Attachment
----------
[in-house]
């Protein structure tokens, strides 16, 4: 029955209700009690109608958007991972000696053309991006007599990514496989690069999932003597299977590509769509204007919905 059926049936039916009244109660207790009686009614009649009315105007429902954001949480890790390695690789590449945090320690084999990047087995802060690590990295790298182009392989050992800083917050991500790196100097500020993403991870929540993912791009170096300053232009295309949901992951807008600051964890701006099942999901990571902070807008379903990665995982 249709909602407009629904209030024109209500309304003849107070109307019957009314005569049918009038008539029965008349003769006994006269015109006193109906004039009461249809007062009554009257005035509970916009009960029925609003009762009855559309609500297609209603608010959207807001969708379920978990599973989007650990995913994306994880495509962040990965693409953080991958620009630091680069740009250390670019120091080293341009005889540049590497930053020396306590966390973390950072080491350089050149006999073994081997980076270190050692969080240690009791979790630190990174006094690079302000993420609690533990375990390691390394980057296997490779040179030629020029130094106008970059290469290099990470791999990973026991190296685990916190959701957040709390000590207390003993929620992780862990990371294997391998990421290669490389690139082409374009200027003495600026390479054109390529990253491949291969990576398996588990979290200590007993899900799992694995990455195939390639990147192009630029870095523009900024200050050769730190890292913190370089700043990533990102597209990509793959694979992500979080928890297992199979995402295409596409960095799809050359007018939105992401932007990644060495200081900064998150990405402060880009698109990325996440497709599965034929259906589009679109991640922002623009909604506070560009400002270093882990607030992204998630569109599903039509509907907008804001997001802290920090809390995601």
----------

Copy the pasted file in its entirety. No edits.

[in-house]
């Protein structure tokens, strides 16, 4: 029955209700009690109608958007991972000696053309991006007599990514496989690069999932003597299977590509769509204007919905 059926049936039916009244109660207790009686009614009649009315105007429902954001949480890790390695690789590449945090320690084999990047087995802060690590990295790298182009392989050992800083917050991500790196100097500020993403991870929540993912791009170096300053232009295309949901992951807008600051964890701006099942999901990571902070807008379903990665995982 249709909602407009629904209030024109209500309304003849107070109307019957009314005569049918009038008539029965008349003769006994006269015109006193109906004039009461249809007062009554009257005035509970916009009960029925609003009762009855559309609500297609209603608010959207807001969708379920978990599973989007650990995913994306994880495509962040990965693409953080991958620009630091680069740009250390670019120091080293341009005889540049590497930053020396306590966390973390950072080491350089050149006999073994081997980076270190050692969080240690009791979790630190990174006094690079302000993420609690533990375990390691390394980057296997490779040179030629020029130094106008970059290469290099990470791999990973026991190296685990916190959701957040709390000590207390003993929620992780862990990371294997391998990421290669490389690139082409374009200027003495600026390479054109390529990253491949291969990576398996588990979290200590007993899900799992694995990455195939390639990147192009630029870095523009900024200050050769730190890292913190370089700043990533990102597209990509793959694979992500979080928890297992199979995402295409596409960095799809050359007018939105992401932007990644060495200081900064998150990405402060880009698109990325996440497709599965034929259906589009679109991640922002623009909604506070560009400002270093882990607030992204998630569109599903039509509907907008804001997001802290920090809390995601």